Source Direct: After Peak Oil

The poll demonstrates, if nothing else, that it’s theoretically possible to win massive public majorities for a post-oil economic agenda. So, what’s stopping us?

SINGLE POLLS SHOULD always be greeted with a dose of scepticism, particularly when they are funded by lobby groups, and, yes, even where they present laudable conclusions. Nonetheless, a new survey on public attitudes to North Sea oil poses questions for both UK and Scottish Governments.

According to the poll, conducted for environmental group Uplift, there are sizeable majorities for shifting support from oil to renewable energy. This includes 65 percent of Scottish people saying the government should draw up a plan for winding down North Sea extraction, and over half backing a concrete end date for all oil-based activity.

Sceptics might point to a rival poll, published two months ago, apparently demonstrating the opposite finding. That survey, carried out by Survation for the Sunday Post, showed less than a quarter (22%) backing proposals to scrap support for oil extraction in the North Sea.

The contrast between the two demonstrates the malleability of “public opinion”. Polling is a murky industry where he who pays wins. Much depends on how questions are framed, and the order in which they are asked (using this mechanism, audiences can be “primed” to give “correct” answers). Contradictory evidence is usually ignored.

Still, if public opinion is malleable, a truly progressive government has room to display genuine leadership. The Uplift poll demonstrates, if nothing else, that it’s theoretically possible to win massive public majorities for a post-oil economic agenda. So, what’s stopping us?

Quite apart from the constitutional questions, there are three barriers to address. Firstly, the range of corporate interests still invested in oil. After the bonanza of earlier decades, the North Sea has faced a major crunch in profitability; nonetheless, investors are nature’s conservatives and are unlikely to welcome any prospect of further regulation far less of mothballing the whole industry. As a rule, this SNP leadership has avoided conflict with corporate power wherever possible.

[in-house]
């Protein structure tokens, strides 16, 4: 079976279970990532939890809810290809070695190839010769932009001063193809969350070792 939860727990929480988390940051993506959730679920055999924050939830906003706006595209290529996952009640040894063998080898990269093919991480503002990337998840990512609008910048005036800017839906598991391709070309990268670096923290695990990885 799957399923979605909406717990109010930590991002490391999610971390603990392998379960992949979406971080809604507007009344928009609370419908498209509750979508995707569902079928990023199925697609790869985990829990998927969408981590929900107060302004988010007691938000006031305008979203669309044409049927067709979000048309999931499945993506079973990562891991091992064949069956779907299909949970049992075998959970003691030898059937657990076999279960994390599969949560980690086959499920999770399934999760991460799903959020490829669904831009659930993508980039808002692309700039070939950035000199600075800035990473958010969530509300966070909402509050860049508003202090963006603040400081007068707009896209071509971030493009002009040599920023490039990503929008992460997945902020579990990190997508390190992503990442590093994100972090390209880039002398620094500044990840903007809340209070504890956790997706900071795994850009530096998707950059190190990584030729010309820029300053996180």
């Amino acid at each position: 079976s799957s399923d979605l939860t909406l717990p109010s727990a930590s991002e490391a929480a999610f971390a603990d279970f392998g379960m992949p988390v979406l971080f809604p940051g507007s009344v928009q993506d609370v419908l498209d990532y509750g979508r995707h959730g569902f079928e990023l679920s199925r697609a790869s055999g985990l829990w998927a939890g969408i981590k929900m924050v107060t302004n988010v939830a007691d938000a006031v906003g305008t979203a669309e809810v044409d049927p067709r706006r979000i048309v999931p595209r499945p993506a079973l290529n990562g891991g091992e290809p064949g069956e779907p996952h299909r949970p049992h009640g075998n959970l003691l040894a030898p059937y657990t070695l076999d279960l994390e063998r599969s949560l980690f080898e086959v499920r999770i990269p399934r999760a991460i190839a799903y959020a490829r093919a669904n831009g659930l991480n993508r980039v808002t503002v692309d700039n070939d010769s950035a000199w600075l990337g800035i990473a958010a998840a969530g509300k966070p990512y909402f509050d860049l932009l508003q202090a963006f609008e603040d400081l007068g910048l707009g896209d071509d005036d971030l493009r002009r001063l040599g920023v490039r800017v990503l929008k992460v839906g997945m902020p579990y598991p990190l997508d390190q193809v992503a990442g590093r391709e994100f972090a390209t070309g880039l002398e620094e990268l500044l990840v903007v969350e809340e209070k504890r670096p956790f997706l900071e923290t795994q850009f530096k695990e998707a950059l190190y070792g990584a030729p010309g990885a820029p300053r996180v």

Secondly, the workers and the people of Grampian have every reason to distrust government rhetoric. Promises of a Scottish green jobs boom came to nothing, and the sad story of BiFab lingers in the background. Looking at once prosperous manufacturing and mining areas, it’s clear that deindustrialisation can impose massive social costs ranging from structural unemployment to drug abuse and crime. All the worst-afflicted areas were promised a post-industrial “renaissance” that never arrived. Thatcherism taught Scotland the costs of unplanned economic change – and, in our own time, does anyone really have a plan?

Thirdly, this requires leadership pitched at a generational level. Nobody in London or Edinburgh looks capable of that. Boris Johnson’s flaws as a crisis manager were aptly illustrated by Dominic Cummings. Meanwhile, the SNP has thrived by being the reassuring voice of the status quo, by ducking conflicts and hard decisions, by enabling hypocrisies under a progressive banner.

All of that aside, it’s foolish to ignore the stark contrast between “climate emergency” rhetoric and oil extraction realities, particularly with COP26 coming up fast. Postponing hard questions always makes sense on the day-to-day level of politics, but history may well prove a harsher judge of Scotland’s progressive pretensions, regardless of whether those pretensions are unionist or nationalist.